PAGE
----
The article should be referenced as follows: 

Campblell C, Clark R. Portugal: A glimpse into Europe’s future in an era of austerity and HTA reform? HTA Quarterly. Winter 2017. Jan. 19, 2017.


 References

  1. New HTA and prices & reimbursement system (SiNATS) in Portugal:
    impact on the reimbursement of oncologic medicines. IHF Chicago: 39th World Hospital Congress. 2015. http://www.apdh.pt/sites/apdh.pt/files/2015IHFChicago_JOAO MARTINS (2).pdf.
  2. The Economist. Value-based healthcare in Portugal. https://www.eiuperspectives.economist.com/sites/default/files/ValuebasedhealthcarePortugal_0.pdf.
  3. Tavares AI. Portuguese health system, an overview and a SWOT review. Open Public Health J. 2016;9:16-30. http://benthamopen.com/FULLTEXT/TOPHJ-9-16.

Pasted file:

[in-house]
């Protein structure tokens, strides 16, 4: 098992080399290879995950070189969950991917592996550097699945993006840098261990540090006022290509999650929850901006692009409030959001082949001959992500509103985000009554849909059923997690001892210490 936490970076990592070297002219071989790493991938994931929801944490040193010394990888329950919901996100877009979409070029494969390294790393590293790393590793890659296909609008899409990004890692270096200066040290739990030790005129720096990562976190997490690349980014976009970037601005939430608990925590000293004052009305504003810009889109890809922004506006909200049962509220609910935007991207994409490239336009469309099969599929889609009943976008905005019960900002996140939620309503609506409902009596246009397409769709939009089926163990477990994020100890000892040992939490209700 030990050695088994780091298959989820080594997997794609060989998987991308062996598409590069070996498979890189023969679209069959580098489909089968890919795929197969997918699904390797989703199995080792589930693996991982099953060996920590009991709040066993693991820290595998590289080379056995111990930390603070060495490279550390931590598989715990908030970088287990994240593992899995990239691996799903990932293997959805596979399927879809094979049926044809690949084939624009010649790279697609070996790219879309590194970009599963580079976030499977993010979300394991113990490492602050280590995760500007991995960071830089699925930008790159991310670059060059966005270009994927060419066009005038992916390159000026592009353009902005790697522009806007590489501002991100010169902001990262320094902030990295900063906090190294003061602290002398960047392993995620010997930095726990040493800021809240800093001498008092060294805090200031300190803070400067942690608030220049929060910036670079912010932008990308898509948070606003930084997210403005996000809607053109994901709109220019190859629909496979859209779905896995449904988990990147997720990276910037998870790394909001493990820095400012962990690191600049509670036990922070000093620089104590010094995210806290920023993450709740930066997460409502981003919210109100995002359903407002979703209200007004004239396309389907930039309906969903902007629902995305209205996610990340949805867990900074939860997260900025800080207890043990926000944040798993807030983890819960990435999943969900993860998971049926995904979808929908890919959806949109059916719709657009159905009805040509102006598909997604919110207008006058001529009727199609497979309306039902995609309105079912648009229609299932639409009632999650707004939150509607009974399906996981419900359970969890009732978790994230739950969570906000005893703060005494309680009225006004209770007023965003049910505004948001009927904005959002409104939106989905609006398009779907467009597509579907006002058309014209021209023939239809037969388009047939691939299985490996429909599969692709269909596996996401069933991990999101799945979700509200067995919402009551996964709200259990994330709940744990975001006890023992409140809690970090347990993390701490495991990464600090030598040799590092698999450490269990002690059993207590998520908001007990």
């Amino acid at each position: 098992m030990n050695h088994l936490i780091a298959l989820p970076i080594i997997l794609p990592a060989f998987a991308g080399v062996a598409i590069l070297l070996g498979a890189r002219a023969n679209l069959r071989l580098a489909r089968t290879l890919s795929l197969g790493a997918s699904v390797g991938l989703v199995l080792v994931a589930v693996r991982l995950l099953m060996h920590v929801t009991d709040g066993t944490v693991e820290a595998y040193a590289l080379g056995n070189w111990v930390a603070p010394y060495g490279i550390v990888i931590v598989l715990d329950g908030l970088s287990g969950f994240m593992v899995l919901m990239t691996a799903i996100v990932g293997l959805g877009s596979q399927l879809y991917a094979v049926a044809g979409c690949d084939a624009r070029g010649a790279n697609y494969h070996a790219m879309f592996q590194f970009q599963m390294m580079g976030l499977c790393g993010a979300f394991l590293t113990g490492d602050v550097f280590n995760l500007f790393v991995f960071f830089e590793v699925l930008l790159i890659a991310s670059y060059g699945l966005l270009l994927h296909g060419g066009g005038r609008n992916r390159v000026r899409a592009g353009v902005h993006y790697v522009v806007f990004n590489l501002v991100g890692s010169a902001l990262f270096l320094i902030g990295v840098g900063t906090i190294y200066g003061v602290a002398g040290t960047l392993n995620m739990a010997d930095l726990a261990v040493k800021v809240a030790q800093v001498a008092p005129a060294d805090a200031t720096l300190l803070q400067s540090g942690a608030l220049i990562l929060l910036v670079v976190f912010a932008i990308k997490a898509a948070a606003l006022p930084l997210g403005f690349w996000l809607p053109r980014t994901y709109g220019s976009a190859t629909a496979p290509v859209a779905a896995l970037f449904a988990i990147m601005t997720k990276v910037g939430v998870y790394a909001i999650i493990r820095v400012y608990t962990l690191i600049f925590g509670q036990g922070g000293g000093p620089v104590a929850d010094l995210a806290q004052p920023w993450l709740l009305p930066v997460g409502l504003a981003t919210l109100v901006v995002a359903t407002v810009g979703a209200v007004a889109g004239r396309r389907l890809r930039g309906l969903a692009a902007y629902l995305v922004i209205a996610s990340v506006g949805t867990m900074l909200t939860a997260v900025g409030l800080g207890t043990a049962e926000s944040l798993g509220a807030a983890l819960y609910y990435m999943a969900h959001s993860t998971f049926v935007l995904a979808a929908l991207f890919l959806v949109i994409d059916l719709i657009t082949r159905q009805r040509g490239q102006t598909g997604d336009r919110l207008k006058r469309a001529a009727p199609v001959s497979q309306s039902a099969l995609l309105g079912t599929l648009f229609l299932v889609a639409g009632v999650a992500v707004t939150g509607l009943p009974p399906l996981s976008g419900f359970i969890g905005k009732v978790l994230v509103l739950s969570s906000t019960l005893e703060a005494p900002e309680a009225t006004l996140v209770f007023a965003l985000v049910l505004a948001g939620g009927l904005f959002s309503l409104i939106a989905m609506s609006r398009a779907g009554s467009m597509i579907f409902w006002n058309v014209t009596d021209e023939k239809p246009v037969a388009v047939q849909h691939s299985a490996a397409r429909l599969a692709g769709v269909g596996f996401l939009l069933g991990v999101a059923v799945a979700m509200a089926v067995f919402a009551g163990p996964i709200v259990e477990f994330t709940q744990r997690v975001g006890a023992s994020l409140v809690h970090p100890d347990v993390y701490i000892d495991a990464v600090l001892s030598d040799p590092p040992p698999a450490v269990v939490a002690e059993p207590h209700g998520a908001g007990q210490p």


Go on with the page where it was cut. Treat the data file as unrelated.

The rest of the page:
4. OECD.org 2016. https://data.oecd.org/healthres/health-spending.htm#indicator-chart.
  5. Barra M. Portuguese government changes reference countries for 2015 drug prices – Slovenia, Spain and France as new reference countries. https://pharmupdates.wordpress.com/2014/11/19/portuguese-government-changes-reference-countries-for-2015-drug-prices-slovenia-spain-and-france-as-new-reference-countries/.
  6. SNS. SiNATS - Sistema Nacional de Avaliação de Tecnologias de Saúde. http://www.infarmed.pt/portal/page/portal/INFARMED/MEDICAMENTOS_USO_HUMANO/SINATS.